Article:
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How Do Psychiatrists Help Their Patients?


State of the art treatment for mental illness is very effective—as effective as treatments for high blood pressure, cancer, and arthritis. But good treatment for mental illness (like treatment for ulcers or heart disease) takes a comprehensive approach. Medication is often not the only treatment for a chronic illness, although excellent new psychiatric medications have been developed in recent years.

Psychiatric treatment involves a full mental and physical health evaluation and an individualized treatment plan, which may include psychotherapy (talk therapy), medication, or other modalities. Psychiatrists help patients understand illnesses and understand what they can do to resolve life problems that contribute to illnesses. This may involve issues on the job, in school, or within the family and community.

Psychiatrists see the necessity of working within a tailored approach for the treatment of their patients, often taking a hands-on approach to the whole fabric of the patient’s needs. Educational, medical, spiritual, and interpersonal as well as basic issues such as adequate housing and nutrition are considered. Sometimes the misuse of drugs or alcohol is present and will require treatment.

Today’s model of psychiatric care recognizes the importance of families as part of the treatment team. Enlightened interventions that help families struggling with child abuse and neglect, domestic and community violence, substance abuse, or school failure, increasingly integrate psychiatric consultation into their programs. Any or all of these interventions may be used in tailoring a treatment plan for patients.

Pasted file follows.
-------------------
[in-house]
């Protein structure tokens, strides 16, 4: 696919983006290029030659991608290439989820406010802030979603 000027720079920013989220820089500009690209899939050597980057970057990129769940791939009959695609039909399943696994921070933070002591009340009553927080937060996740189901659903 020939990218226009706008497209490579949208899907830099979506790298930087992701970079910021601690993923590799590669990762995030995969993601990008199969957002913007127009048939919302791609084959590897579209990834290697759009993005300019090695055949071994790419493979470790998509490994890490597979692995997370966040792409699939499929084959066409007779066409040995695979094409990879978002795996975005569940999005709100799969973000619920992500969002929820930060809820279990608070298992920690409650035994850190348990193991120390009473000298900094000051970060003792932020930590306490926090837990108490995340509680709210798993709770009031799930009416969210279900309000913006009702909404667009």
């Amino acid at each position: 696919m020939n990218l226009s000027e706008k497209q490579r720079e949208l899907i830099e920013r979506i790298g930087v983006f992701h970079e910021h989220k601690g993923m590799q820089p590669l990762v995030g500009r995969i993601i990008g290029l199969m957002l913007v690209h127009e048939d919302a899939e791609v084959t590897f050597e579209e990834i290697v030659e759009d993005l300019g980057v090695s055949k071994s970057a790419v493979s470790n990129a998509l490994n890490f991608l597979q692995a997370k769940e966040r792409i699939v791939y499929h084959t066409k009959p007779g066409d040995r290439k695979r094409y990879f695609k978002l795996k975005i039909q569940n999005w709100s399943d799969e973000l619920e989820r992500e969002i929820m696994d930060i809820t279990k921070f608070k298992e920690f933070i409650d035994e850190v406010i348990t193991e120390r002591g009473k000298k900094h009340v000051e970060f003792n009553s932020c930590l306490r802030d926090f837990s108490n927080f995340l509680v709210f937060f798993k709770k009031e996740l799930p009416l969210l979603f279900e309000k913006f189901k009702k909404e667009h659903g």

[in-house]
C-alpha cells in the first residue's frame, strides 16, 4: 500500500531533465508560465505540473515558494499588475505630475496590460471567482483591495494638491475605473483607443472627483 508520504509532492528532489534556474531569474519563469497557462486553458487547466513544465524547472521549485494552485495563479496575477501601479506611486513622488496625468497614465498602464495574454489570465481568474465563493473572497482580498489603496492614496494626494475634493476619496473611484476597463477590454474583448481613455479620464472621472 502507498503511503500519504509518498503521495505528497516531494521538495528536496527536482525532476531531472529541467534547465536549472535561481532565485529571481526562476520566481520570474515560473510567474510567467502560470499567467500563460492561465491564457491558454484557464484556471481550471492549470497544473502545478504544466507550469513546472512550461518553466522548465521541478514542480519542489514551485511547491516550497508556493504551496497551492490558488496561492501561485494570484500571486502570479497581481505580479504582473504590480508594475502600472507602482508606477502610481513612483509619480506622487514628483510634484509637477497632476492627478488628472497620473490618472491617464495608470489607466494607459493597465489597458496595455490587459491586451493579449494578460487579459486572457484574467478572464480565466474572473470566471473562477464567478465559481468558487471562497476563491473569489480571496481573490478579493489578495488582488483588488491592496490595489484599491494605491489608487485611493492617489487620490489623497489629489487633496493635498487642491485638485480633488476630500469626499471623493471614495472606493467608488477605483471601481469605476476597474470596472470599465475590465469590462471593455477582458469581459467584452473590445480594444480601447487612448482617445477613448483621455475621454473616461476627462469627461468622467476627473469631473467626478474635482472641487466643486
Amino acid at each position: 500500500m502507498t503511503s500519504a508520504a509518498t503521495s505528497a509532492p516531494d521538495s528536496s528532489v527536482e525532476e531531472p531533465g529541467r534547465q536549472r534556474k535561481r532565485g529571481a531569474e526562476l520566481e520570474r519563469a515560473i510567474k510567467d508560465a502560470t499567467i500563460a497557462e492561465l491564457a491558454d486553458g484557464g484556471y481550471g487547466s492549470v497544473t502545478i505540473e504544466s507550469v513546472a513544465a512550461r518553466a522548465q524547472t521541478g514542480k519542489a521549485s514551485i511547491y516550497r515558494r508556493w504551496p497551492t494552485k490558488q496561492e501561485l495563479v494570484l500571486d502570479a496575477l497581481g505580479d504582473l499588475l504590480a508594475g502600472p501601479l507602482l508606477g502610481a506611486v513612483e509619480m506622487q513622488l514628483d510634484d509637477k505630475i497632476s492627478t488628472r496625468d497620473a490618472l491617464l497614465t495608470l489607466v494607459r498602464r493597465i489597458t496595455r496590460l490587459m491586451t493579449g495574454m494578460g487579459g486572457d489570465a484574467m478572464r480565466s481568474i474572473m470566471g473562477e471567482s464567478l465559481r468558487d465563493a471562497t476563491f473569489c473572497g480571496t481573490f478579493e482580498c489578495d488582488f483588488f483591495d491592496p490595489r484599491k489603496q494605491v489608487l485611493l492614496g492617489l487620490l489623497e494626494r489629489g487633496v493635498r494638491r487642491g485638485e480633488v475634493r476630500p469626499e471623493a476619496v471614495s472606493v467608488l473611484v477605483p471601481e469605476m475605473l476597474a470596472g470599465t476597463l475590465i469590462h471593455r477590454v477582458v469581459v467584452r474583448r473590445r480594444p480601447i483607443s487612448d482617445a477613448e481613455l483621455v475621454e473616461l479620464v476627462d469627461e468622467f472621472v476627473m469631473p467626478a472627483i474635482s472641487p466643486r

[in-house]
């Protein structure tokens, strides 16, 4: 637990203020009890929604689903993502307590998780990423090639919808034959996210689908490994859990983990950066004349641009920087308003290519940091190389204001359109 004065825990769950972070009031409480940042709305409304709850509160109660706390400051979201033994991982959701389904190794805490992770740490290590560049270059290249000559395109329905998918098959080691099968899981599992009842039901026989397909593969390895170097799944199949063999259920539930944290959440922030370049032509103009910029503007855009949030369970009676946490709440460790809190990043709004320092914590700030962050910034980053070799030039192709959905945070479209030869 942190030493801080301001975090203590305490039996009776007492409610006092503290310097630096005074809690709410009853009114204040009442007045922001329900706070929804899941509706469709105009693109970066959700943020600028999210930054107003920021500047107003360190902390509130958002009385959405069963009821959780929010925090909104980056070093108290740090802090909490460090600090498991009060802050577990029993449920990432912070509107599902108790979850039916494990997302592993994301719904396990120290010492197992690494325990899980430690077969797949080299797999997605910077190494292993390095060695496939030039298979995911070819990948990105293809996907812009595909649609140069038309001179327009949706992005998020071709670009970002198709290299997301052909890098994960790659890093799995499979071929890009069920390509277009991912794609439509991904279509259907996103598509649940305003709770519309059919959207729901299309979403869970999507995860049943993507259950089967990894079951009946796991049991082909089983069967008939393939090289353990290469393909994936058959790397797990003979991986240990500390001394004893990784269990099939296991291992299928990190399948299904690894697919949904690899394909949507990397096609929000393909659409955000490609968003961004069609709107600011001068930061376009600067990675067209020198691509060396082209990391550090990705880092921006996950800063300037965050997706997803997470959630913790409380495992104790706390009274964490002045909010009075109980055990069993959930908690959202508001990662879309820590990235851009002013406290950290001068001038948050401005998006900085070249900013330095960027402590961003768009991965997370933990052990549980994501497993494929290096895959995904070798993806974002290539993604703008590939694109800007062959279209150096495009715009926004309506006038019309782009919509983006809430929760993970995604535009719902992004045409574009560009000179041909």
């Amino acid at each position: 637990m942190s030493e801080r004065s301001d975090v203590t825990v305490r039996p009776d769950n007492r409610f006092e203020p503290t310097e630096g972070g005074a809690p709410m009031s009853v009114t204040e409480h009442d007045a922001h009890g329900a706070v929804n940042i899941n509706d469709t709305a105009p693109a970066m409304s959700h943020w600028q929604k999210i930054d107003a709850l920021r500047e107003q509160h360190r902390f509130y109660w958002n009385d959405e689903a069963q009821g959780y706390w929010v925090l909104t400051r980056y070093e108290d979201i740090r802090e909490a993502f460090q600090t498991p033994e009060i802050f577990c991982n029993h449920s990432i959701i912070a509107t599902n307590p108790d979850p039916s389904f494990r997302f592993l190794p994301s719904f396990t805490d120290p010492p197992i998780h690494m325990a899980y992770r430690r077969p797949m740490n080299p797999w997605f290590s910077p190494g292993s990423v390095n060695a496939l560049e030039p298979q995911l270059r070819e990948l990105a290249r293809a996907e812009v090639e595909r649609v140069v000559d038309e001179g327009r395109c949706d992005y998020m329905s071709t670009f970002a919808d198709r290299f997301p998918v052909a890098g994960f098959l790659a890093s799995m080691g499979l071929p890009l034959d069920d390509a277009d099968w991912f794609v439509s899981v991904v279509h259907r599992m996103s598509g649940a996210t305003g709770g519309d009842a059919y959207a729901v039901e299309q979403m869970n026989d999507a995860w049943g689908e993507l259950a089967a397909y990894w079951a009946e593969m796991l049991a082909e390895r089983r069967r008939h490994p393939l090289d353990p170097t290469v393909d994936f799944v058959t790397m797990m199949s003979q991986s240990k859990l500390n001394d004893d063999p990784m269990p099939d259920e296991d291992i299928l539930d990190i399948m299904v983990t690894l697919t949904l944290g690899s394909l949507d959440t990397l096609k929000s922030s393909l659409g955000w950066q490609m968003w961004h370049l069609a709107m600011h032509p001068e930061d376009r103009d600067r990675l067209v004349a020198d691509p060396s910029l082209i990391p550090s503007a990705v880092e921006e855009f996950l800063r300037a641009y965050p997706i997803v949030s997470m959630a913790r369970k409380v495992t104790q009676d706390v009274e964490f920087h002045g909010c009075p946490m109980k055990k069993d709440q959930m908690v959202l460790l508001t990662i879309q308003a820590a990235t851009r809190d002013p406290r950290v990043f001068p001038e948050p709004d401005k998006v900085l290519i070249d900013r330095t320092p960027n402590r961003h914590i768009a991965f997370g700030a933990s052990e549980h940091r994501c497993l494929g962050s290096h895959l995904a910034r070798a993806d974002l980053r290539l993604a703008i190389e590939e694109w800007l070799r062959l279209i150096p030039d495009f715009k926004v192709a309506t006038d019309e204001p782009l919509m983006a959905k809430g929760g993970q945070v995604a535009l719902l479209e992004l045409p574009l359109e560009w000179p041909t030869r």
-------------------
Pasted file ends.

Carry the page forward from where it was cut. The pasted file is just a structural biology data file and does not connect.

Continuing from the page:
What Do Psychiatrists Do? 

  • Assess individuals for mental illnesses like depression, bipolar disorder and schizophrenia

  • Evaluate people for substance use disorders like alcohol dependence and drug abuse

  • Identify cognitive disorders like Alzheimer’s Disease and other forms of dementia

  • Screen for medical problems that can cause emotional and behavioral disturbances

  • Order and interpret laboratory and imaging tests when needed

  • Treat common medical conditions and refer to other medical specialists when needed

  • Provide individual, family and group psychotherapy

  • Prescribe and monitor the effects of psychiatric medications

  • Assess and work toward reducing the risk of suicide and violence toward others

  • Educate patients, their families, other medical specialists and the public about mental illness and treatment

  • Obtain informed consent from patients for the services they provide

  • Supervise therapists, doctors and other health professionals-in-training

  • Participate in psychotherapy, psychopharmacology and epidemiology research

  • Assist courts in decisions related to civil and criminal proceedings involving people with mental illnesses and substance use disorders

  • Assist political leaders in developing mental health policies

  • Advocate for improved treatment access and the elimination of stigma against those with mental illness

  • Collaborate with patients, caregivers, agencies and other professionals to provide care for the whole person

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